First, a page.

Thursday, March 25, 2010

I love watching football down the pub

We don't have Sky and I don't have a season ticket but I do have a Premiership football habit. Since our son is either away at university or too tense on match nights like last night to be in the same room as his hyper-tense father, I've recently taken to watching matches down the pub. I'm lucky that there is a small pub not far from where we live that is patronised largely by middle-aged blokes who also want to watch the match. At first I was a bit nervous going in there alone. Now I've realised I'm not the only one who slips in just after kick-off, has a pint for the first half and a pint for the second and then slips out of the door the minute the final whistle is blown. Obviously you won't know what the result will be but no matter whether it's good or bad you are guaranteed that you get to share the experience, be it joy or pain, with some other people who feel the same way. I wouldn't miss it for the world.


  1. I indulge in a similar experience with rugby. We don't have TV in my house but I do like watching rugby. Here in Utrecht there are two choices - the big Irish pub or the small Irish pub. The big Irish pub is packed and not conducive to the experience that I want. The small Irish pub has an older clientele who are all genuine rugby fans. Only possible downside is that everyone there supports 'anyone but England' and the barman has a shirt for every team playing the English. For me that just adds to the experience.

  2. I like watching football in the pub too. I like the sociability and communal aspect. They also turn the commentary down at half time so you don't get too much waffle. In fact I'm often surprised how different my view of the match is compared to media consensus afterwards. Also in London for international matches you somethines get to talk to foreign fans which adds another level of enjoyment.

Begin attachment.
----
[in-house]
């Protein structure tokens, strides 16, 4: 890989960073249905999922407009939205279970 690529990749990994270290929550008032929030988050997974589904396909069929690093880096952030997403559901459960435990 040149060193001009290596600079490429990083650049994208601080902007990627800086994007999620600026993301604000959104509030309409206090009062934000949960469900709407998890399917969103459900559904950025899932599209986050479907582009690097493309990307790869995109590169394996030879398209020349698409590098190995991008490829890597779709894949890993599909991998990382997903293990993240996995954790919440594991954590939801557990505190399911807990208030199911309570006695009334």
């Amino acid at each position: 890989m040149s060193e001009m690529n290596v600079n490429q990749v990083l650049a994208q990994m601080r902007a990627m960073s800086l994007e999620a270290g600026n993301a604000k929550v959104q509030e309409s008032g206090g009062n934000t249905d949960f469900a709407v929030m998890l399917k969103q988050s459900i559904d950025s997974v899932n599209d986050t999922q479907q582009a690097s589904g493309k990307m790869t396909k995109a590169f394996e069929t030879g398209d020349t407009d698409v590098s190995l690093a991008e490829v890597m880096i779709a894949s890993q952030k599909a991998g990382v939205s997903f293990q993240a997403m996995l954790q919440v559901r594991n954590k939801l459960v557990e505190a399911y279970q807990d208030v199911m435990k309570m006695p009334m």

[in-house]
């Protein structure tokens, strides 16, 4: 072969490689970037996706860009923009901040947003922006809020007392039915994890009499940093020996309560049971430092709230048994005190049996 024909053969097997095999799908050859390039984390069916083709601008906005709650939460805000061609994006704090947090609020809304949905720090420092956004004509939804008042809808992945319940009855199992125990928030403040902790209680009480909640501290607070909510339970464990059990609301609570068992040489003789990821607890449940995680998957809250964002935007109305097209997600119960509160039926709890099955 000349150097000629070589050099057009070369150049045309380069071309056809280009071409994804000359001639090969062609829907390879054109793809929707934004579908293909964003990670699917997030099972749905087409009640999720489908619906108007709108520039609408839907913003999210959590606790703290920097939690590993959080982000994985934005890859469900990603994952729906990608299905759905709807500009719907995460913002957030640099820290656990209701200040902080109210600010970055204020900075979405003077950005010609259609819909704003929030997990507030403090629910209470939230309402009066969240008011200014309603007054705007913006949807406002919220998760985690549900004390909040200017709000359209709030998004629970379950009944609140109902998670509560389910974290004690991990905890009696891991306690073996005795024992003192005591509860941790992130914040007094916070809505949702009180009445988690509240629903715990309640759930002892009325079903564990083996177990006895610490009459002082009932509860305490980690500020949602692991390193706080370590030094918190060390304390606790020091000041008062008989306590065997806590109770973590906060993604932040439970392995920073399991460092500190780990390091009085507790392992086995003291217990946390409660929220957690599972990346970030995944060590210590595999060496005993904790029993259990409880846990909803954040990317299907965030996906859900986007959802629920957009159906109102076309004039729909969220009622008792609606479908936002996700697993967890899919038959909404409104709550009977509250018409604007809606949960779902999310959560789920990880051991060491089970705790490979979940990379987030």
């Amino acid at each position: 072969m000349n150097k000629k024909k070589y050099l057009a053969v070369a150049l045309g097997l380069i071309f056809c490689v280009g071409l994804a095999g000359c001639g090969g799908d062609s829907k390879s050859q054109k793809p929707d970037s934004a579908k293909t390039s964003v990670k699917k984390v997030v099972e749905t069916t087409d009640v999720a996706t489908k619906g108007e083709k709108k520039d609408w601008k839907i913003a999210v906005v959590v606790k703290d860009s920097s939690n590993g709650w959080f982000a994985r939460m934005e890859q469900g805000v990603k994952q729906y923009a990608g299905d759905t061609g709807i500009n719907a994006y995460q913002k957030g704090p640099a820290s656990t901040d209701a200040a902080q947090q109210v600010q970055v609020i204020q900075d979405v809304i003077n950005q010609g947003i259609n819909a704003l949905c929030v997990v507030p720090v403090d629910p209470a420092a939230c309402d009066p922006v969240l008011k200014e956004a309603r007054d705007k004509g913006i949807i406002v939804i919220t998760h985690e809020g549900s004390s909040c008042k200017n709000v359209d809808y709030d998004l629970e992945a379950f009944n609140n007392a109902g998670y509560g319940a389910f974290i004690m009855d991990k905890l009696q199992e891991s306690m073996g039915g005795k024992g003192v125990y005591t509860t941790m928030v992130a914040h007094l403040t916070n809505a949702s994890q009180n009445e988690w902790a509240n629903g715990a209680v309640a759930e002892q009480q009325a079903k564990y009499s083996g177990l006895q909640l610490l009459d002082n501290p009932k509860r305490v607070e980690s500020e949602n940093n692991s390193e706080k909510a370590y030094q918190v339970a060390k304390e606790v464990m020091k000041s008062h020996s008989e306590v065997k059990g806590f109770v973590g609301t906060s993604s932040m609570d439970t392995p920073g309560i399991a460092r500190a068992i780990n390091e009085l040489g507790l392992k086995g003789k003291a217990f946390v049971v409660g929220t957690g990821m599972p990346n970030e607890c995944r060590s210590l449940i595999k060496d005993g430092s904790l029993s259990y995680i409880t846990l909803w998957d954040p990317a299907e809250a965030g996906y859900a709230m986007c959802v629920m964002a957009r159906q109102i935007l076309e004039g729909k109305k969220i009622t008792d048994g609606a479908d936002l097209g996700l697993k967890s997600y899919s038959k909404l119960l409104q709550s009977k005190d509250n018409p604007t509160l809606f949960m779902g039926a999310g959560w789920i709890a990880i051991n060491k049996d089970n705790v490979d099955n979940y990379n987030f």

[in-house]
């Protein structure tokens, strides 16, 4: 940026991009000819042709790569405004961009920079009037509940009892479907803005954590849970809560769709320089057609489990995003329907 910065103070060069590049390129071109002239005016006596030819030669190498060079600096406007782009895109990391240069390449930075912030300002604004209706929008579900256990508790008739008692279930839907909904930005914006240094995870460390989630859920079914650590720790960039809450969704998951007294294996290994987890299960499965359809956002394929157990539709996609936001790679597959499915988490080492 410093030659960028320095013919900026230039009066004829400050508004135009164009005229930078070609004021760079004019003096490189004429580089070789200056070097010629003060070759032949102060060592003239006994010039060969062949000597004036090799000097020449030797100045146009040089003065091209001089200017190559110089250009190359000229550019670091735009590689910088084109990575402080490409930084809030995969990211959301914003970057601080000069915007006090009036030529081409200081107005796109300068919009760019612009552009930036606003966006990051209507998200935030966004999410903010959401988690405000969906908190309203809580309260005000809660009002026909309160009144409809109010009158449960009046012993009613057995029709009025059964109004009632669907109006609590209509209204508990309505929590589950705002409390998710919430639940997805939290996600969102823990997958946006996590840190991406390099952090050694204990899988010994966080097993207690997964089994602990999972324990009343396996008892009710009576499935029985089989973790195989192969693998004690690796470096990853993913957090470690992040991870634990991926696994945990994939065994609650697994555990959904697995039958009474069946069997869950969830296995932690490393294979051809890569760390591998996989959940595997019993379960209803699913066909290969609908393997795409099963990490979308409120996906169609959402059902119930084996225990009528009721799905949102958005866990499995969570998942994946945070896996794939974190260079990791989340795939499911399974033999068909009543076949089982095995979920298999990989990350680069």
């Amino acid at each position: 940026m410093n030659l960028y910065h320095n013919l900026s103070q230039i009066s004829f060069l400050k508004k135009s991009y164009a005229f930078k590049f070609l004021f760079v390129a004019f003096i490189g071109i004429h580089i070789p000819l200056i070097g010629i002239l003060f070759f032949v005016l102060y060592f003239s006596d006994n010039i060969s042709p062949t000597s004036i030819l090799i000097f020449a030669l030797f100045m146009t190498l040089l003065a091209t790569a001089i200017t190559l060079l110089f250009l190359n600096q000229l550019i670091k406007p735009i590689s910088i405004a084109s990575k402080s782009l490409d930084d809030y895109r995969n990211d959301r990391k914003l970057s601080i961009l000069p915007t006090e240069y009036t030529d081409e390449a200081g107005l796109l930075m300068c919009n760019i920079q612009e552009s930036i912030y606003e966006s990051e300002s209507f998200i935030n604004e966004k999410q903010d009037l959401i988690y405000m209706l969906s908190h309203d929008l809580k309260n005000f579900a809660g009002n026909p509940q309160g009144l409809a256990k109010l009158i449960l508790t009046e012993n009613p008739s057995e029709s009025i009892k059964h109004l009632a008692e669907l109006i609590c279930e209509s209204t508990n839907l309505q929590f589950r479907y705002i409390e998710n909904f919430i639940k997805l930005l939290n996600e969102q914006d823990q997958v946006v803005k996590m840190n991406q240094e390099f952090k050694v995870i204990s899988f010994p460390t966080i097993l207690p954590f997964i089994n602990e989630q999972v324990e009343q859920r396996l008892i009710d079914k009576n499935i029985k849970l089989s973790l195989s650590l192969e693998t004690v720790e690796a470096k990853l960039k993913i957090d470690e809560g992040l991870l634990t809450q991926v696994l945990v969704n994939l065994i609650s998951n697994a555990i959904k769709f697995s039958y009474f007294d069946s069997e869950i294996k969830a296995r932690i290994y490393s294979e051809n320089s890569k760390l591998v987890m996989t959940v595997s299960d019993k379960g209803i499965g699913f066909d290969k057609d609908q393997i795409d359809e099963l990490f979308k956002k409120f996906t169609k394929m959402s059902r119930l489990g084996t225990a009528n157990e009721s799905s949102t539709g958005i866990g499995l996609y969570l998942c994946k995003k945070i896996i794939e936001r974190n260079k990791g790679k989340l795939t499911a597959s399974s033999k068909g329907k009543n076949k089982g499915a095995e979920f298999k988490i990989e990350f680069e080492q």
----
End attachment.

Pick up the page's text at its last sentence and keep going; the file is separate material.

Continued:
Of course like live matches you do occasionally get the man behind loud mouth but he usual goes home at half time.

  3. But the problem is that there's no crowd segregation. It's okay for England matches, when home support is bound to be dominant, but you never quite know for a Premiership match whether the pub's going to be full of opposition supporters. In which case, I'm afraid, I just quietly skulk away...

  4. Can't quite put my finger on why but there's no phrase/ expression that grates on me more than "down the pub". I think it's the "ironic" use of "fake-prole" vernacular. You go "to" the pub. You watch football "at" the pub. And even if your chosen pub happens to be at the foot of a hill you go down "to" it.
    No offence and sorry to be annoying. It's just a quirky bugbear of mine.
    Can't watch football in pubs anymore, since the smoking ban. I watch it on BBC online text ("page automatically refreshes ever two minutes"). A friend of mine used to follow cricket, ball by ball just about, on Teletext.

  5. Maybe I say down the pub because to get to this particular pub I have to walk some distance down the hill.

  6. If I watch football in pubs it tends to be by accident, really, but it is good fun. I'm only interested in my own team and I attend all of their games in person, home and away, so any pub match tends to involve me observing the fans of one or another team as much as the match.

    I shall frequent my local during the World Cup though. Rather a lot, in fact.

  7. @ richard Lowe:

    *scans whereabouts*

    "Would the idea of accompanying me to the local hostelry be agreeable to you? Please note that we may have to walk down a hill."

  8. The people I have met who don't actively support their clubs but watch football in the pub are complete arseholes in my opinion.
    I am trying to save some cash and don't go to live games at the moment so I go to the pub. If anyone else says 'Don't stand next to me wearing that shit' in reference to my shirt then I'll have them arrested for abusive behaviour.
    Most of them are man u or tottenham.